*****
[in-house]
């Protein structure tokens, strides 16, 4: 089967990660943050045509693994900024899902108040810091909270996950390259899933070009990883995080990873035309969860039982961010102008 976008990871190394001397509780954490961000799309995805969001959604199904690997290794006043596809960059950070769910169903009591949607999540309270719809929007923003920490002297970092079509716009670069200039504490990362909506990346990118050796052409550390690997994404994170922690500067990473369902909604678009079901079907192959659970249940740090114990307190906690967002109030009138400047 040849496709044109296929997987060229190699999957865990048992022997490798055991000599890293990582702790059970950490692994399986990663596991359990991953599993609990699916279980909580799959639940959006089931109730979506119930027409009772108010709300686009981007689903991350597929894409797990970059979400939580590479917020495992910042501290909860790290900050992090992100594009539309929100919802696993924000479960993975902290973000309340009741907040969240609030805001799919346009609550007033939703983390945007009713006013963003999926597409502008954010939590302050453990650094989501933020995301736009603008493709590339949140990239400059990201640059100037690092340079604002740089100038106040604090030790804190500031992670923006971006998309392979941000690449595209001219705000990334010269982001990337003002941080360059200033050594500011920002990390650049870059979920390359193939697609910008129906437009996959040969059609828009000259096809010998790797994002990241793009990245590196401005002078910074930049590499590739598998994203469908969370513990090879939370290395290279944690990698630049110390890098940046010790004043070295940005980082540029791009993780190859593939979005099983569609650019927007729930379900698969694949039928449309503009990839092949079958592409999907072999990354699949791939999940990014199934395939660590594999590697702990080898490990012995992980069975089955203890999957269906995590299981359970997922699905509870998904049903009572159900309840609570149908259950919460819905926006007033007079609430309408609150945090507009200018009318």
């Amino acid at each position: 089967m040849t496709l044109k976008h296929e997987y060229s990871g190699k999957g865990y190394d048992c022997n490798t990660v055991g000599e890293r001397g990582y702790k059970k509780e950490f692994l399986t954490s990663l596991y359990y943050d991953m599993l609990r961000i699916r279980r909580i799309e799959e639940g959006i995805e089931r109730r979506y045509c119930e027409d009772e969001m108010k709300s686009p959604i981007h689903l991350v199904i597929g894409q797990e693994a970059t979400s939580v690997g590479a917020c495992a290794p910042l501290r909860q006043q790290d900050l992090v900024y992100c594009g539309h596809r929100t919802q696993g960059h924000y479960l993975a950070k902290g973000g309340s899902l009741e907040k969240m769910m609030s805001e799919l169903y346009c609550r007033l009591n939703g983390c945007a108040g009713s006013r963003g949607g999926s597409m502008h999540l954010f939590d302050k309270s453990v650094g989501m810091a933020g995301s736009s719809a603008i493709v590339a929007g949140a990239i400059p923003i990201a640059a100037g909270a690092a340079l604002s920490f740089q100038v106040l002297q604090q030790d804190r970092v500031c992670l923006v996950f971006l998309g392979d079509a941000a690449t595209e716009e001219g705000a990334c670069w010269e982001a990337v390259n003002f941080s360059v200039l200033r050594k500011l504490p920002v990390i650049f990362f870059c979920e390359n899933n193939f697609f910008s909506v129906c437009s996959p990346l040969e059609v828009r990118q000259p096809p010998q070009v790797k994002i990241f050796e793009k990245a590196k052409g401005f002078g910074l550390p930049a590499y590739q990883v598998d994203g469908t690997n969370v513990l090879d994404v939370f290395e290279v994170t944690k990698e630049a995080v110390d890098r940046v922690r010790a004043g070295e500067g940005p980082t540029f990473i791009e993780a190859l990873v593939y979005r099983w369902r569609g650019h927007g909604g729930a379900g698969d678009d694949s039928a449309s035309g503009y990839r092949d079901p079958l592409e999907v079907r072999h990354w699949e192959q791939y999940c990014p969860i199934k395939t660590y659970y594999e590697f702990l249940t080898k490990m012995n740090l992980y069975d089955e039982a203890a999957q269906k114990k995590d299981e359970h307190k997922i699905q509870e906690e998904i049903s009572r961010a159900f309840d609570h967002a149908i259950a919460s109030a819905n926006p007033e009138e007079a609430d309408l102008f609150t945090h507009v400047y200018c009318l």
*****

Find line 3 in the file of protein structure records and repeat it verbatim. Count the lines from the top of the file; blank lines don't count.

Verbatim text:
């Amino acid at each position: 089967m040849t496709l044109k976008h296929e997987y060229s990871g190699k999957g865990y190394d048992c022997n490798t990660v055991g000599e890293r001397g990582y702790k059970k509780e950490f692994l399986t954490s990663l596991y359990y943050d991953m599993l609990r961000i699916r279980r909580i799309e799959e639940g959006i995805e089931r109730r979506y045509c119930e027409d009772e969001m108010k709300s686009p959604i981007h689903l991350v199904i597929g894409q797990e693994a970059t979400s939580v690997g590479a917020c495992a290794p910042l501290r909860q006043q790290d900050l992090v900024y992100c594009g539309h596809r929100t919802q696993g960059h924000y479960l993975a950070k902290g973000g309340s899902l009741e907040k969240m769910m609030s805001e799919l169903y346009c609550r007033l009591n939703g983390c945007a108040g009713s006013r963003g949607g999926s597409m502008h999540l954010f939590d302050k309270s453990v650094g989501m810091a933020g995301s736009s719809a603008i493709v590339a929007g949140a990239i400059p923003i990201a640059a100037g909270a690092a340079l604002s920490f740089q100038v106040l002297q604090q030790d804190r970092v500031c992670l923006v996950f971006l998309g392979d079509a941000a690449t595209e716009e001219g705000a990334c670069w010269e982001a990337v390259n003002f941080s360059v200039l200033r050594k500011l504490p920002v990390i650049f990362f870059c979920e390359n899933n193939f697609f910008s909506v129906c437009s996959p990346l040969e059609v828009r990118q000259p096809p010998q070009v790797k994002i990241f050796e793009k990245a590196k052409g401005f002078g910074l550390p930049a590499y590739q990883v598998d994203g469908t690997n969370v513990l090879d994404v939370f290395e290279v994170t944690k990698e630049a995080v110390d890098r940046v922690r010790a004043g070295e500067g940005p980082t540029f990473i791009e993780a190859l990873v593939y979005r099983w369902r569609g650019h927007g909604g729930a379900g698969d678009d694949s039928a449309s035309g503009y990839r092949d079901p079958l592409e999907v079907r072999h990354w699949e192959q791939y999940c990014p969860i199934k395939t660590y659970y594999e590697f702990l249940t080898k490990m012995n740090l992980y069975d089955e039982a203890a999957q269906k114990k995590d299981e359970h307190k997922i699905q509870e906690e998904i049903s009572r961010a159900f309840d609570h967002a149908i259950a919460s109030a819905n926006p007033e009138e007079a609430d309408l102008f609150t945090h507009v400047y200018c009318l």